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Out of Captivity By: David Forsmark
FrontPageMagazine.com | Tuesday, May 26, 2009

Out of Captivity: Surviving 1,967 Days in the Colombian Jungle
By Marc Gonsalves, Keith Stansell, and Tom Howes with Gary Brozek
Morrow, $26.99, 457 pp.

Although candidate Hillary Clinton warned during the 2008 Democratic presidential primaries that it was “naïve” to think the U.S. commander in chief should meet with dictators and provide them with propaganda opportunities, Clinton, now secretary of state, recently testified she “didn’t see the harm” in President Obama’s chummy close-ups with Venezuelan thug Hugo Chavez.

Critics wondered what effect the video snippets had on the morale of the people being persecuted by Chavez, especially in light of Obama's noted lack of public support for Colombian President Alvaro Uribe, America’s closest ally in the region

Out of Captivity -- a gripping new first-person account by Americans held hostage by FARC, the Chavez-supported communist narco-terrorist group in Colombia -- gives an excellent perspective on both questions. American counter-narcotics contractors Marc Gonsalves, Keith Stansell and Tom Howes directly address how public legitimacy given to dictators affects those who suffer under them.

Primarily, however, this book -- subtitled Surviving 1,967 Days in the Colombian Jungle -- is a ripping good survival yarn of valiant American heroes who endure brutal conditions by sticking together, and keep their sanity through faith in themselves, their country and their God.  The book is told in each man's voice in turn as they chronicle their 5-plus year captivity.

The three captives -- Gonsalves, a former Air Force image analyst; Stansell, a retired Marine; and Howes, a pilot who had worked in South America for decades -- were employees of Northrup Grumman, which had a contract for airborne surveillance of Colombian drug runners for U.S. Southern Command.

The men were flying a routine reconnaissance mission over the jungle in February 2003 when their small plane experienced engine failure, and they crash-landed in the middle of a group of the narco-terrorists they were supposed to be watching.

Their pilot and a Colombian Army officer were summarily executed, while the three American survivors, despite severe injuries, were herded into a brutal forced march as the guerillas put as much space as possible between themselves and the crash site.

For years, the three men were constantly kept on the move as the FARC stayed a step ahead of the Colombian military. The terrorists constantly held out the hope they would get ransom for their captives, but the Americans finally decided the tactic was a psychological device to keep them from attempting escape.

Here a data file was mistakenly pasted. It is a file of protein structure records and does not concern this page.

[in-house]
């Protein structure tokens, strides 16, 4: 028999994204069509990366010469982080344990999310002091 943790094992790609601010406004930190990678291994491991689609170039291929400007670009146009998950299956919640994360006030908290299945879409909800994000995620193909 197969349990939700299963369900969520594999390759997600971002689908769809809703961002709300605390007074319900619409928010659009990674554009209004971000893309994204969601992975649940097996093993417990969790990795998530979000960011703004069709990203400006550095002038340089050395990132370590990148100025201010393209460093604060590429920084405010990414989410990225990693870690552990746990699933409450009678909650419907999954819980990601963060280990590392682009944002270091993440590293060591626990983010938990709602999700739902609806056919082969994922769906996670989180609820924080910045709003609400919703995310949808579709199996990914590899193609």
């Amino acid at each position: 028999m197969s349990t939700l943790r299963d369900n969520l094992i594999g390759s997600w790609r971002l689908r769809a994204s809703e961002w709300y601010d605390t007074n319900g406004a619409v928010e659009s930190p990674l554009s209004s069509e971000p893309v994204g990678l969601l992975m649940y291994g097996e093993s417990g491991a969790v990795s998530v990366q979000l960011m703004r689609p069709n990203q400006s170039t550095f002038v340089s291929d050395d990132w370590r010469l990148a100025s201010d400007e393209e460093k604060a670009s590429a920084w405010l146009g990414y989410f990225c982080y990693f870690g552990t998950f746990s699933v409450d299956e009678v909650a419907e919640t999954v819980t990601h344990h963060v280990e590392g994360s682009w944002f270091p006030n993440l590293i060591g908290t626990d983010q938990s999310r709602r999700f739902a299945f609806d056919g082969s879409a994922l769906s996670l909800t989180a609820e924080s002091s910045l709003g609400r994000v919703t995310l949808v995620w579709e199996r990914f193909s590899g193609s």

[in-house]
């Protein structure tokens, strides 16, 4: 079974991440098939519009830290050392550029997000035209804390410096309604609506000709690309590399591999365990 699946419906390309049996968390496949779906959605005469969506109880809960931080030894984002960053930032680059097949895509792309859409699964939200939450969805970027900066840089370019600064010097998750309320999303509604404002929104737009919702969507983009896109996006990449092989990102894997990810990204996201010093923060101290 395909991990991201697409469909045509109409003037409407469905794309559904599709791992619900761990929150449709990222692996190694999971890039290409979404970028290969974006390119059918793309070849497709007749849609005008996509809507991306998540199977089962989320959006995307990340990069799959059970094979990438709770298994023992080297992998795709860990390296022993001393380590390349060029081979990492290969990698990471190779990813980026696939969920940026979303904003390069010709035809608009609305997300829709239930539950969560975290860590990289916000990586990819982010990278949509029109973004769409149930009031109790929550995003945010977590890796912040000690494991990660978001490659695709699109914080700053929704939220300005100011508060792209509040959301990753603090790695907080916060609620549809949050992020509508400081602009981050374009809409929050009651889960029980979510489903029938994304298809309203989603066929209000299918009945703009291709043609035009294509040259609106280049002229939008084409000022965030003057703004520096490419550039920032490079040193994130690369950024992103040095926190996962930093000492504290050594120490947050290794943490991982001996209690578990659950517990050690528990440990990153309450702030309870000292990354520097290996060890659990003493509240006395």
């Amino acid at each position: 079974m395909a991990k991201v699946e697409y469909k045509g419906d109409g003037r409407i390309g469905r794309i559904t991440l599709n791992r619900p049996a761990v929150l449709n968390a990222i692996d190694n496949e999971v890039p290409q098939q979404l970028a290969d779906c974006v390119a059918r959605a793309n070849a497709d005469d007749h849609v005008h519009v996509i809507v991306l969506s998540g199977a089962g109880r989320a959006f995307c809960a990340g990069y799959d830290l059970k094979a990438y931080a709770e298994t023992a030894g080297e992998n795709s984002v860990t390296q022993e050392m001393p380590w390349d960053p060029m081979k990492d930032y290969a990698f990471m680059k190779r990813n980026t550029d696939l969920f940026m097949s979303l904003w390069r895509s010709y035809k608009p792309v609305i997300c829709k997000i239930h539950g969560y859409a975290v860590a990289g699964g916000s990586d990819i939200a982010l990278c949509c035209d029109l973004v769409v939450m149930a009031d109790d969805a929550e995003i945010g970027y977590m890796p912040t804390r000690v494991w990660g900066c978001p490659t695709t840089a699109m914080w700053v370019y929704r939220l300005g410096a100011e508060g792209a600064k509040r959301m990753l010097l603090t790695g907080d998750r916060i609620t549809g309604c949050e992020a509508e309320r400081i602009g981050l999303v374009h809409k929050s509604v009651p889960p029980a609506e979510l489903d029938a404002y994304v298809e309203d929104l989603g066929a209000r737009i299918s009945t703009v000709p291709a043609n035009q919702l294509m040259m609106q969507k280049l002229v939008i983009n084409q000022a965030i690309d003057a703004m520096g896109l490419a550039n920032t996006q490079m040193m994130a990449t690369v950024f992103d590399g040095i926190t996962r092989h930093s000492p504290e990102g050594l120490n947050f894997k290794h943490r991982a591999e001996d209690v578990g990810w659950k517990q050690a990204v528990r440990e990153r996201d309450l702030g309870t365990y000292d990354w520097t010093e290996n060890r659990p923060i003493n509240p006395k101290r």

Whenever the Americans heard helicopters, it aroused both anticipation and dread. As much as they longed for rescue, even their friendliest captor made it clear he would not hesitate to murder them at the beginning of any assault.

The FARC members were very media-minded; they kept up with the news about themselves and any reports of negotiations for hostage release or a truce. Sometimes they hared the news with their hostages.

The three Americans never developed Stockholm Syndrome, partially because of the strength of their convictions and partly because of the FARC's casual brutality. Interestingly, after the U.S. invasion of Iraq, the three hostages cheered the news of new American combat, happy that America at least was kicking terrorist butt somewhere in the world, no matter what an increase in international tensions might mean to them personally.

"Learning that our country was at war with another group of terrorists was the best thing we'd heard," Tom Howes says, "I didn't want any Americans to die, but knowing that we were fighting against a regime that had done so much damage to the very people it was supposed to protect and had harbored terrorists, it was a necessary sacrifice. Given that we were being held by guerrillas had only hardened my stance..."

FARC once had negotiated a demilitarized zone with the government of Colombia, but it had brutally ignored its terms until even the most liberal Colombian politicians had to admit it was a failure.